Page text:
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ABSTRACT: The Malone antegrade continence enema procedure improves quality of life for patients with bowel dysfunction. Stomal leakage has been reported, although no objective scale describes this type of incontinence. The value of cecal imbrication has not been fully elucidated on a large scale. We retrospectively reviewed pediatric patients who underwent Malone antegrade continence enema by a single surgeon between 2000 and 2010. Detailed information regarding degree and frequency of stomal incontinence was longitudinally recorded and analyzed. A classification system was developed, with grade 0 defined as no stomal incontinence, grade 1 a drop at the stoma or spotting on clothes 1 time or less per month, grade 2 spotting on clothing 2 to 4 times per month and grade 3 any leakage greater than 4 times per month. The Malone antegrade continence enema procedure was laparoscopic nonimbricated in 51 patients, open nonimbricated in 16 and open imbricated in 12. Mean followup was 3.5 years. Of cases where the appendix was not imbricated stomal incontinence was grade 0 in 69%, grade 1 in 19%, grade 2 in 7.5% and grade 3 in 4.5%. Two patients (3%) requested revision due to stomal incontinence. No patient who underwent Malone antegrade continence enema with imbrication had stomal leakage (p = 0.001). We reviewed the spectrum of stomal incontinence following Malone antegrade continence enema in 75 patients and developed a new grading scale to help standardize this complication. Imbrication provided stomal continence in all patients. Without imbrication almost 90% had no stomal incontinence or grade 1 leakage after long-term followup.The Journal of urology 12/2011; 187(2):652-5. DOI:10.1016/j.juro.2011.10.017 · 3.75 Impact Factor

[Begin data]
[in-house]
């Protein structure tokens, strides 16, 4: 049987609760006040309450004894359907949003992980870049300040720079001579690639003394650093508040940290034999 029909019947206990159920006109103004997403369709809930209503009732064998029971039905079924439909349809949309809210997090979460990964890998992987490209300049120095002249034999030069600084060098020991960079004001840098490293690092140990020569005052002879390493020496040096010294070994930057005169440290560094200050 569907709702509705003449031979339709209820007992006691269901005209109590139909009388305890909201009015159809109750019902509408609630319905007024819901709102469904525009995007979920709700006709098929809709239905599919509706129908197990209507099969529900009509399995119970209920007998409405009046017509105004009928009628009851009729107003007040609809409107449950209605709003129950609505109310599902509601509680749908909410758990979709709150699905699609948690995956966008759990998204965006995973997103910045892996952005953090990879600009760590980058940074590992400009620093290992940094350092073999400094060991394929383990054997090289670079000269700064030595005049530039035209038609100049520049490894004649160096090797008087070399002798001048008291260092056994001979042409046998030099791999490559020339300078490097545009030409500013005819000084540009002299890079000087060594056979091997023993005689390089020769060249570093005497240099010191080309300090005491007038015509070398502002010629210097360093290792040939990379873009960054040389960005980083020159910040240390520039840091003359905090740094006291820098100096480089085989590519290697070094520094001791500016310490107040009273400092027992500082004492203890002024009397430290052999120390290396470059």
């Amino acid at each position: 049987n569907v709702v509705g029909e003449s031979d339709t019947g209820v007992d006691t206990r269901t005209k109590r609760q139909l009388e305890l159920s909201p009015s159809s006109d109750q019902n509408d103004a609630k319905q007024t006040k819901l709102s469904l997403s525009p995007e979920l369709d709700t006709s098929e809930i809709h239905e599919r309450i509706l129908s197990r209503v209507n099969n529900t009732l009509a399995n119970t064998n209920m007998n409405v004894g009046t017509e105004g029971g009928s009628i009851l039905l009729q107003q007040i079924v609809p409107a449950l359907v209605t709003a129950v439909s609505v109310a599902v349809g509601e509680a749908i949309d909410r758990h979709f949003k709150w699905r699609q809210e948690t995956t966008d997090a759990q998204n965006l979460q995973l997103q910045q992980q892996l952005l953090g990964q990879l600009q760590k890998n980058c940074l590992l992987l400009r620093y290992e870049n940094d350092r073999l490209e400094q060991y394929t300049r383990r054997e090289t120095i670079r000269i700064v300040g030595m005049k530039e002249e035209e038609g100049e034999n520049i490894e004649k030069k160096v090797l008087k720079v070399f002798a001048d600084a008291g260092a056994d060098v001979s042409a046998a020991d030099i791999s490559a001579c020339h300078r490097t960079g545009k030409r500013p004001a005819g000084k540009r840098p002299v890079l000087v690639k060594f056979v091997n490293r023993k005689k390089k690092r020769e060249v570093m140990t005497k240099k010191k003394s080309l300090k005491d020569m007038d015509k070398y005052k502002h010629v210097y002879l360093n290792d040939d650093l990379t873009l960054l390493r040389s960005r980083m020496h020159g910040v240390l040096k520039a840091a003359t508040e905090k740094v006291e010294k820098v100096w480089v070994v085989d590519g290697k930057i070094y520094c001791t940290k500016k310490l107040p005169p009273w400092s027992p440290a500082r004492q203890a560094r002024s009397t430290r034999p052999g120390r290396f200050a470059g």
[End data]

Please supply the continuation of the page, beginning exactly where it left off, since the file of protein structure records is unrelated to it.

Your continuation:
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ABSTRACT: Abstract Purpose: The antegrade continence enema (ACE) is an option in the management of fecal incontinence and chronic constipation. We report our experience with a simple laparoscopic technique. Subjects and Methods: Data were collected on 16 children (8 boys) who underwent laparoscopic cecostomy for ACE. Success was defined as cessation of fecal soiling with no need for diapers. Results: Mean age at laparoscopic cecostomy was 11 years (range, 6-16 years). Mean follow-up after initial cecostomy was 22 months (range, 6-51 months). Diagnoses in 16 patients were functional constipation with soiling (n=14), incontinence after surgery for Hirschsprung's disease (n=1), and constipation secondary to mitochondrial disease (n=1). Seven had significant developmental or psychiatric problems. Three patients had primary placement of a trapdoor device (Chait); 13 had placement of a long tube, with later replacement by a skin-level device. We have evolved a laparoscopic-assisted percutaneous technique, using metallic anchor sutures on the cecum, and a dilator and peel-away sheath for introduction of the catheter. Complications occurred in 5 patients; 3 returned to the operating room: 1 for tube occlusion, 1 for suture granuloma, and 1 for a dislodged tube at 7 months postoperatively. One patient received intravenous antibiotics because of suspected peritonitis on the first postoperative day. One was re-admitted with abdominal pain. Five of 16 patients have failed therapy (four tubes removed and one tube in situ). Three have had only minor improvement. Eight have had successful ACE management, of whom 1 patient has had his tube removed after resolution of symptoms. Of 8 patients with no or minimal improvement with ACE, 5 have significant psychiatric problems. Conclusions: Laparoscopic-assisted percutaneous cecostomy has an excellent safety profile and patient comfort. The procedure is simple, secure, and reversible. Results were excellent in half of the patients. Associated psychiatric or behavioral problems may predict poor response to ACE.Journal of Laparoendoscopic & Advanced Surgical Techniques 01/2014; DOI:10.1089/lap.2013.0292 · 1.19 Impact Factor